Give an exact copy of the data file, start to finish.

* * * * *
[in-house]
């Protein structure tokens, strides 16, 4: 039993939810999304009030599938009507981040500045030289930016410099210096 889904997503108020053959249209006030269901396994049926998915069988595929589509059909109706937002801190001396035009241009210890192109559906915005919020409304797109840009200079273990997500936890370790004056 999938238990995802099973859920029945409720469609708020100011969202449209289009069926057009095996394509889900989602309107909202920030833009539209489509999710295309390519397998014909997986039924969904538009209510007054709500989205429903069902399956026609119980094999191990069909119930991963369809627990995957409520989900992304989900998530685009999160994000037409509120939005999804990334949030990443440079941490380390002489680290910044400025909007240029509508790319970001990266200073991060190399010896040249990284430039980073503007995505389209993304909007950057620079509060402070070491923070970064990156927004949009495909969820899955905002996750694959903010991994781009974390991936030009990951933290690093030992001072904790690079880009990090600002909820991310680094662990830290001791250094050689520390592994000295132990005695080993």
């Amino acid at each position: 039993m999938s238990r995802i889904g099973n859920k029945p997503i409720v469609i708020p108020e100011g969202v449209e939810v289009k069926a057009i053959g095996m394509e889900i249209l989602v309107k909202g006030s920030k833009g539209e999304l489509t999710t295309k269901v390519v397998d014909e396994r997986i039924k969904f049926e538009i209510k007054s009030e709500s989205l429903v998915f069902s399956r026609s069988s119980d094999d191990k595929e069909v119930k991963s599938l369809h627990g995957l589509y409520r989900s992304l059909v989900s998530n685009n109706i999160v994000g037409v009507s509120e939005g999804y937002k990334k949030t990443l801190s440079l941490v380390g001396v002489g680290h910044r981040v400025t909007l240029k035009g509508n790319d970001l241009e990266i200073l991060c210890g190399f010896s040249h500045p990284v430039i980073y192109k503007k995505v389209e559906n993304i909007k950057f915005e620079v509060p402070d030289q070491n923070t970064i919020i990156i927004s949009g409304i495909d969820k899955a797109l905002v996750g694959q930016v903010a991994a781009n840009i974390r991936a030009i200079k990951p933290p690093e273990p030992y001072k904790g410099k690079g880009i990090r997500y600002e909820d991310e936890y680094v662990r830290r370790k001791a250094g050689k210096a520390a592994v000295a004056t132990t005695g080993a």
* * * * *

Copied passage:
[in-house]
């Protein structure tokens, strides 16, 4: 039993939810999304009030599938009507981040500045030289930016410099210096 889904997503108020053959249209006030269901396994049926998915069988595929589509059909109706937002801190001396035009241009210890192109559906915005919020409304797109840009200079273990997500936890370790004056 999938238990995802099973859920029945409720469609708020100011969202449209289009069926057009095996394509889900989602309107909202920030833009539209489509999710295309390519397998014909997986039924969904538009209510007054709500989205429903069902399956026609119980094999191990069909119930991963369809627990995957409520989900992304989900998530685009999160994000037409509120939005999804990334949030990443440079941490380390002489680290910044400025909007240029509508790319970001990266200073991060190399010896040249990284430039980073503007995505389209993304909007950057620079509060402070070491923070970064990156927004949009495909969820899955905002996750694959903010991994781009974390991936030009990951933290690093030992001072904790690079880009990090600002909820991310680094662990830290001791250094050689520390592994000295132990005695080993």
């Amino acid at each position: 039993m999938s238990r995802i889904g099973n859920k029945p997503i409720v469609i708020p108020e100011g969202v449209e939810v289009k069926a057009i053959g095996m394509e889900i249209l989602v309107k909202g006030s920030k833009g539209e999304l489509t999710t295309k269901v390519v397998d014909e396994r997986i039924k969904f049926e538009i209510k007054s009030e709500s989205l429903v998915f069902s399956r026609s069988s119980d094999d191990k595929e069909v119930k991963s599938l369809h627990g995957l589509y409520r989900s992304l059909v989900s998530n685009n109706i999160v994000g037409v009507s509120e939005g999804y937002k990334k949030t990443l801190s440079l941490v380390g001396v002489g680290h910044r981040v400025t909007l240029k035009g509508n790319d970001l241009e990266i200073l991060c210890g190399f010896s040249h500045p990284v430039i980073y192109k503007k995505v389209e559906n993304i909007k950057f915005e620079v509060p402070d030289q070491n923070t970064i919020i990156i927004s949009g409304i495909d969820k899955a797109l905002v996750g694959q930016v903010a991994a781009n840009i974390r991936a030009i200079k990951p933290p690093e273990p030992y001072k904790g410099k690079g880009i990090r997500y600002e909820d991310e936890y680094v662990r830290r370790k001791a250094g050689k210096a520390a592994v000295a004056t132990t005695g080993a």